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itsress should do oversight job. it should do it to get the facts rather than spin fiction out of some of these things. we need to get to the bottom of it.it should not mean that we do not work on jobs and the economy and on the budget issues. just this week, we the democrats in the house tried to go to conference on a budget. we asked the speaker of the house to appoint conferees so we could get on with this business. s asked for this for the eighth time. you saw republican senators saying it was "insane"for republicans, who called for getting a budget done, to now be the ones blocking progress on a budget. so, let's get on with that. we should be working on that to help replace the sequester, do do -- to do tax reform. you cannot have a discussion if you refuse to talk. >> on the budget, there's that
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paul ryan said -- paul ryan said recently there was not much point going to conference until we get closer to the debt limit deadline, when you guys will be forced to reach some kind of compromise, which is an idea i'm a little bit sympathetic to. what do you think you guys could accomplish if you met in conference right now? you are very far apart. there does not seem to be any sign of compromise on either side.not that democrats have not moved somewhat on entitlements, certainly, but in terms of moving beyond the point that we now have arrived at, how does the conference felt that -- help that? >> a couple of things. ,hen you are in a public forum it increases the pressure to try and things done. remember, the republicans in the house made this their rallying cry for the last three years. they complained the senate did not have a budget. they complained no budget, no pay. guess what? we don't have a budget right now.
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the house has a budget, the senate has a budget, but there is no federal budget. members are not getting paid. they complain to the president's budget was late, yet our own statute law requires them to commit action by april 15.so, every day that goes by where they refuse to, they are in-- refuse to appoint conferees, they are in violation of that law. so, look, i think that forcing people to get together in the light of day is the way to go.i would say, unfortunately, the only news is we keep hearings. from our republican colleagues you cannot go to conference until the chairman of the senate budget committee start working things out. guess what? they are not doing that. that is why senator murray has called for the eighth time to go i guess thece. question for republican colleagues is do you want to do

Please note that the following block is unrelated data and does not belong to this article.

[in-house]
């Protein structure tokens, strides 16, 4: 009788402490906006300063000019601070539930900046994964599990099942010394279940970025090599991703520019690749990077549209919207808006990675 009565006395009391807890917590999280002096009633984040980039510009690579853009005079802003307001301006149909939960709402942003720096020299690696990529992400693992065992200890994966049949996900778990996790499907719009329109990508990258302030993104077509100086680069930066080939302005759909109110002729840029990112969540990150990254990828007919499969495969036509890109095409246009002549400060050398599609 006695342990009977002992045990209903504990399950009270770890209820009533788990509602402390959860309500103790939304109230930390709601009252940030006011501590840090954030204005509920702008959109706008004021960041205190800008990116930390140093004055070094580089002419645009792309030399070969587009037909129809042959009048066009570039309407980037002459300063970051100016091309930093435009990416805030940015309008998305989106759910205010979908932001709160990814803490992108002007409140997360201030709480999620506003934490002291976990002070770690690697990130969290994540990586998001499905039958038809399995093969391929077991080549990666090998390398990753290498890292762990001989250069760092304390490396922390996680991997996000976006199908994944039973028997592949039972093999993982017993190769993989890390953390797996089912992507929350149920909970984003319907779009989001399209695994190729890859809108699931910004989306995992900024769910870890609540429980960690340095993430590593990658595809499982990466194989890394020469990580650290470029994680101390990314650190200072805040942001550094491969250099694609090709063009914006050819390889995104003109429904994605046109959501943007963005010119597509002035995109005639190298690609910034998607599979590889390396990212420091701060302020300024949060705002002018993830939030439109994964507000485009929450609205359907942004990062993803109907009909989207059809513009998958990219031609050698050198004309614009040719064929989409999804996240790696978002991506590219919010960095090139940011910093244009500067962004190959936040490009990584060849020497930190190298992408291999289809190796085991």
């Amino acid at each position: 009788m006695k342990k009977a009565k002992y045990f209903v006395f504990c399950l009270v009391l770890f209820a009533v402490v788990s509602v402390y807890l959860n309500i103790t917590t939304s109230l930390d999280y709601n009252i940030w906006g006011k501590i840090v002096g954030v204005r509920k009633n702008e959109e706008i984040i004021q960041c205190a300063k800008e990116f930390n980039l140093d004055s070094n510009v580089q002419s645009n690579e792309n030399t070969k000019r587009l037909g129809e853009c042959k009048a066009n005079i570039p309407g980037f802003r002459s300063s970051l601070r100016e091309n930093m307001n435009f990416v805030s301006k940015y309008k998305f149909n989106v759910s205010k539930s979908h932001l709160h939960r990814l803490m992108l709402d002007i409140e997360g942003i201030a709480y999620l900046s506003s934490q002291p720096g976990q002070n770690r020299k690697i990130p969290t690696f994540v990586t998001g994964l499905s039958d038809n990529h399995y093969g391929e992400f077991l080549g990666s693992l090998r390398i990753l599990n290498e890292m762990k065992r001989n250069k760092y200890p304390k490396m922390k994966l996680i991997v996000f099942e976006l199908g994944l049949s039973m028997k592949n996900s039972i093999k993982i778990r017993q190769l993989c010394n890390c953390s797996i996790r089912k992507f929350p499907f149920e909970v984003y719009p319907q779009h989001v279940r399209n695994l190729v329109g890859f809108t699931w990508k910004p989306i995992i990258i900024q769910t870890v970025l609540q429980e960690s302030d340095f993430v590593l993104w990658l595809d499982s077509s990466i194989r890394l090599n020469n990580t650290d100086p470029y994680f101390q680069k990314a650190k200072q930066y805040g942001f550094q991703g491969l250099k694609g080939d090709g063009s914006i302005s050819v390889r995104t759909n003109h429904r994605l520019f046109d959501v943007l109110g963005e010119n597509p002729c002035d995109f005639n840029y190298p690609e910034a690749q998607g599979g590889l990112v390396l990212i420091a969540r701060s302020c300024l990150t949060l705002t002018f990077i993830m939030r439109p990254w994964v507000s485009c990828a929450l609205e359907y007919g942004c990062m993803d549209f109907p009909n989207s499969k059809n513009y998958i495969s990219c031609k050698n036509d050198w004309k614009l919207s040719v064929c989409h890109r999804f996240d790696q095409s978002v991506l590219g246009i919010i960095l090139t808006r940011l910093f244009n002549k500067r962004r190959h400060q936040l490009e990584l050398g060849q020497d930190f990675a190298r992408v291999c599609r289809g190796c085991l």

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this behind closed doors -- for republican colleagues is, do you want to do this behind closed doors? you said you do not want to. where do you want to do it? in the light of day?a needs to be done where the american people -- it needs to be done where the american people can participate in the conversation. >> house republicans had a meeting this past week or-- where they were trying to decide what they would like to extract from democrats in exchange for a debt limit increase. a lot of ideas came out, from repealing the health care lot to -- repealing obamas health care law to tax reform to reforms included in the ryan budget. do you see any of these things as a viable trade-off for increasing the limit? >> you described accurately what the republicans were doing. let's hear what they were saying. what will they extract from democrats in order to agree that the united states will pay its bills on time? right? that is what it means to lift the debt limit. we have to pay our bills as a country. -- we did not pay our bills, it